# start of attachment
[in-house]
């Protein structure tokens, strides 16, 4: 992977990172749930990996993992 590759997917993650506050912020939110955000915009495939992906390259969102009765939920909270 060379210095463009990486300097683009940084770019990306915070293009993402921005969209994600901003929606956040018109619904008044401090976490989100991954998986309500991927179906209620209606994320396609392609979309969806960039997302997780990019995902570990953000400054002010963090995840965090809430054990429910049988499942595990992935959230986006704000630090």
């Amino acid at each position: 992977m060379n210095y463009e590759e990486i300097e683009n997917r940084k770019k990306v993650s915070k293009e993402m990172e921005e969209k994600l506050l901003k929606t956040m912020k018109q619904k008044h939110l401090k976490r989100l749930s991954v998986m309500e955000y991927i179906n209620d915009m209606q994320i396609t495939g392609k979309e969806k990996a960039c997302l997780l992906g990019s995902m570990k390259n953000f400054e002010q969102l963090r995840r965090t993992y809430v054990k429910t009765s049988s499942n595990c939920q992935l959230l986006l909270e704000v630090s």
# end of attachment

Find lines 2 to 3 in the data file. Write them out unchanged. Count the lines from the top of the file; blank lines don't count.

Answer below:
């Protein structure tokens, strides 16, 4: 992977990172749930990996993992 590759997917993650506050912020939110955000915009495939992906390259969102009765939920909270 060379210095463009990486300097683009940084770019990306915070293009993402921005969209994600901003929606956040018109619904008044401090976490989100991954998986309500991927179906209620209606994320396609392609979309969806960039997302997780990019995902570990953000400054002010963090995840965090809430054990429910049988499942595990992935959230986006704000630090």
């Amino acid at each position: 992977m060379n210095y463009e590759e990486i300097e683009n997917r940084k770019k990306v993650s915070k293009e993402m990172e921005e969209k994600l506050l901003k929606t956040m912020k018109q619904k008044h939110l401090k976490r989100l749930s991954v998986m309500e955000y991927i179906n209620d915009m209606q994320i396609t495939g392609k979309e969806k990996a960039c997302l997780l992906g990019s995902m570990k390259n953000f400054e002010q969102l963090r995840r965090t993992y809430v054990k429910t009765s049988s499942n595990c939920q992935l959230l986006l909270e704000v630090s």